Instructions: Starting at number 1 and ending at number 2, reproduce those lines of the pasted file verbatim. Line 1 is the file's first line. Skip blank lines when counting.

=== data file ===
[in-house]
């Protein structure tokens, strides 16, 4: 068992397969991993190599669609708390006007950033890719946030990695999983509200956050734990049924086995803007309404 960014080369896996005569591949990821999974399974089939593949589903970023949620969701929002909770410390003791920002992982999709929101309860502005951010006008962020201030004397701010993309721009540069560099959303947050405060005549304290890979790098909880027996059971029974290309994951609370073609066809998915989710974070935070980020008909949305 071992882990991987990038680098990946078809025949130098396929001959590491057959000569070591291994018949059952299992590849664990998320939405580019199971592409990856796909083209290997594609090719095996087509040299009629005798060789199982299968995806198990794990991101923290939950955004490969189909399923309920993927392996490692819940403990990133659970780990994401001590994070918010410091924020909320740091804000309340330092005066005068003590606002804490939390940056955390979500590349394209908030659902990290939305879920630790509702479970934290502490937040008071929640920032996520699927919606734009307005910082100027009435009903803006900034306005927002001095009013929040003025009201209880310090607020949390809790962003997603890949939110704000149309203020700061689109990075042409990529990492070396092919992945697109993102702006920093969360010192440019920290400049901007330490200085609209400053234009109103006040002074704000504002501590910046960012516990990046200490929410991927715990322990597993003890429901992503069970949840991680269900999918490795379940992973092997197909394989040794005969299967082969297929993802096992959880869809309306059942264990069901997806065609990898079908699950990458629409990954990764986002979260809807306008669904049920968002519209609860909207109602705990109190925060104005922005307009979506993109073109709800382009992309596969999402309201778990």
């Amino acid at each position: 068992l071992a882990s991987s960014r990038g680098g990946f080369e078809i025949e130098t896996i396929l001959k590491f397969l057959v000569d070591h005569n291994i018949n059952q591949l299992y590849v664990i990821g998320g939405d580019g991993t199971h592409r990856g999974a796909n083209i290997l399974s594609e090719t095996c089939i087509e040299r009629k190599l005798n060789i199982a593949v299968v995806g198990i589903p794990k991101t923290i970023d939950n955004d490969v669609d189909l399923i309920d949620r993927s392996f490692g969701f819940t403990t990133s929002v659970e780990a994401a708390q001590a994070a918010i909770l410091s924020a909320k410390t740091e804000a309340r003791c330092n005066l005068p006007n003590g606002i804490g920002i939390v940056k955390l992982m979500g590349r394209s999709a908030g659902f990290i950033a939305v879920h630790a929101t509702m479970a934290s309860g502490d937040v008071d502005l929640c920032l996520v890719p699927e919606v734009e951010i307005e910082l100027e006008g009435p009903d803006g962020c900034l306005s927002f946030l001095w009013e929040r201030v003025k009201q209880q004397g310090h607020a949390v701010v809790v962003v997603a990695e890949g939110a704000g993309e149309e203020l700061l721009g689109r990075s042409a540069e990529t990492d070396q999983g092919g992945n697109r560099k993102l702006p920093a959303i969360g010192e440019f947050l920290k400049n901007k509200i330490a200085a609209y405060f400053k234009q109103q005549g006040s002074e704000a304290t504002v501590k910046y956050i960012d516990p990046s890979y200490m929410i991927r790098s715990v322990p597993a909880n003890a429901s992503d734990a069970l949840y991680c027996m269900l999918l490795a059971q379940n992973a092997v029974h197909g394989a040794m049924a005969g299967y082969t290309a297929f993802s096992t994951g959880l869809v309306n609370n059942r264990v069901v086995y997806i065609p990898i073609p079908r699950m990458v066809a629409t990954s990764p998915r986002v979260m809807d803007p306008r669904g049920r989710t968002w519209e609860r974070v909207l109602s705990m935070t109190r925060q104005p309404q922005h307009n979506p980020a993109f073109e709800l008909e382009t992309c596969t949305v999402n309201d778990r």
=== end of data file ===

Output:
[in-house]
């Protein structure tokens, strides 16, 4: 068992397969991993190599669609708390006007950033890719946030990695999983509200956050734990049924086995803007309404 960014080369896996005569591949990821999974399974089939593949589903970023949620969701929002909770410390003791920002992982999709929101309860502005951010006008962020201030004397701010993309721009540069560099959303947050405060005549304290890979790098909880027996059971029974290309994951609370073609066809998915989710974070935070980020008909949305 071992882990991987990038680098990946078809025949130098396929001959590491057959000569070591291994018949059952299992590849664990998320939405580019199971592409990856796909083209290997594609090719095996087509040299009629005798060789199982299968995806198990794990991101923290939950955004490969189909399923309920993927392996490692819940403990990133659970780990994401001590994070918010410091924020909320740091804000309340330092005066005068003590606002804490939390940056955390979500590349394209908030659902990290939305879920630790509702479970934290502490937040008071929640920032996520699927919606734009307005910082100027009435009903803006900034306005927002001095009013929040003025009201209880310090607020949390809790962003997603890949939110704000149309203020700061689109990075042409990529990492070396092919992945697109993102702006920093969360010192440019920290400049901007330490200085609209400053234009109103006040002074704000504002501590910046960012516990990046200490929410991927715990322990597993003890429901992503069970949840991680269900999918490795379940992973092997197909394989040794005969299967082969297929993802096992959880869809309306059942264990069901997806065609990898079908699950990458629409990954990764986002979260809807306008669904049920968002519209609860909207109602705990109190925060104005922005307009979506993109073109709800382009992309596969999402309201778990």